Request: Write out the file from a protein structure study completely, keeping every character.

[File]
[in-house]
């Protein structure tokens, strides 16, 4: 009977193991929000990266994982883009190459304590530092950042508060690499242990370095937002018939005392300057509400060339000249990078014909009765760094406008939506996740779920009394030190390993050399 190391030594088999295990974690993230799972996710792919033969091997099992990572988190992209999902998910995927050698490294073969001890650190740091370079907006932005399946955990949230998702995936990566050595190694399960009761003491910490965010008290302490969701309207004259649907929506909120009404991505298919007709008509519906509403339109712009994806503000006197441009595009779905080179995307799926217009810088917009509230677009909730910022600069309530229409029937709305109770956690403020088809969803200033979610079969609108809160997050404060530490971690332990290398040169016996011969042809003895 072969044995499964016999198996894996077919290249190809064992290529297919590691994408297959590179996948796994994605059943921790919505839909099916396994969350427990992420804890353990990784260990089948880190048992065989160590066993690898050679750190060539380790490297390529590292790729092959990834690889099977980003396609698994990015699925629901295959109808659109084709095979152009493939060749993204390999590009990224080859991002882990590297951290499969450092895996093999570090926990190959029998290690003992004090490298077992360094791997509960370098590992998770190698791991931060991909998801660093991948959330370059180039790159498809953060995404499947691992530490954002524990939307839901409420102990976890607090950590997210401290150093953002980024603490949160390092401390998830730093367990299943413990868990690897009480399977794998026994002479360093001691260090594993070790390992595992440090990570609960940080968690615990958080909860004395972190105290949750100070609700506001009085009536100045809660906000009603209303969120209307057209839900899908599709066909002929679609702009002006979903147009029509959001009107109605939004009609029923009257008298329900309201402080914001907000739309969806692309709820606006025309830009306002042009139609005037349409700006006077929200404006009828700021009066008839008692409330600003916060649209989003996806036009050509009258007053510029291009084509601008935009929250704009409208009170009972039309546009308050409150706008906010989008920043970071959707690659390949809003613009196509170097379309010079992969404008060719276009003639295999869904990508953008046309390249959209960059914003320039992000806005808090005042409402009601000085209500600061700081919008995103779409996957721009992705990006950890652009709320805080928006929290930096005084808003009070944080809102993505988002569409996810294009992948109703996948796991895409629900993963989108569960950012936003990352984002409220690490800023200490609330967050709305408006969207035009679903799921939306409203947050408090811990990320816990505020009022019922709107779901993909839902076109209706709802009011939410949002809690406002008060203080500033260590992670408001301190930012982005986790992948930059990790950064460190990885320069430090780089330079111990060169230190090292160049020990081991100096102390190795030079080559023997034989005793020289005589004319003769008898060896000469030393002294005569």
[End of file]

[in-house]
């Protein structure tokens, strides 16, 4: 009977193991929000990266994982883009190459304590530092950042508060690499242990370095937002018939005392300057509400060339000249990078014909009765760094406008939506996740779920009394030190390993050399 190391030594088999295990974690993230799972996710792919033969091997099992990572988190992209999902998910995927050698490294073969001890650190740091370079907006932005399946955990949230998702995936990566050595190694399960009761003491910490965010008290302490969701309207004259649907929506909120009404991505298919007709008509519906509403339109712009994806503000006197441009595009779905080179995307799926217009810088917009509230677009909730910022600069309530229409029937709305109770956690403020088809969803200033979610079969609108809160997050404060530490971690332990290398040169016996011969042809003895 072969044995499964016999198996894996077919290249190809064992290529297919590691994408297959590179996948796994994605059943921790919505839909099916396994969350427990992420804890353990990784260990089948880190048992065989160590066993690898050679750190060539380790490297390529590292790729092959990834690889099977980003396609698994990015699925629901295959109808659109084709095979152009493939060749993204390999590009990224080859991002882990590297951290499969450092895996093999570090926990190959029998290690003992004090490298077992360094791997509960370098590992998770190698791991931060991909998801660093991948959330370059180039790159498809953060995404499947691992530490954002524990939307839901409420102990976890607090950590997210401290150093953002980024603490949160390092401390998830730093367990299943413990868990690897009480399977794998026994002479360093001691260090594993070790390992595992440090990570609960940080968690615990958080909860004395972190105290949750100070609700506001009085009536100045809660906000009603209303969120209307057209839900899908599709066909002929679609702009002006979903147009029509959001009107109605939004009609029923009257008298329900309201402080914001907000739309969806692309709820606006025309830009306002042009139609005037349409700006006077929200404006009828700021009066008839008692409330600003916060649209989003996806036009050509009258007053510029291009084509601008935009929250704009409208009170009972039309546009308050409150706008906010989008920043970071959707690659390949809003613009196509170097379309010079992969404008060719276009003639295999869904990508953008046309390249959209960059914003320039992000806005808090005042409402009601000085209500600061700081919008995103779409996957721009992705990006950890652009709320805080928006929290930096005084808003009070944080809102993505988002569409996810294009992948109703996948796991895409629900993963989108569960950012936003990352984002409220690490800023200490609330967050709305408006969207035009679903799921939306409203947050408090811990990320816990505020009022019922709107779901993909839902076109209706709802009011939410949002809690406002008060203080500033260590992670408001301190930012982005986790992948930059990790950064460190990885320069430090780089330079111990060169230190090292160049020990081991100096102390190795030079080559023997034989005793020289005589004319003769008898060896000469030393002294005569």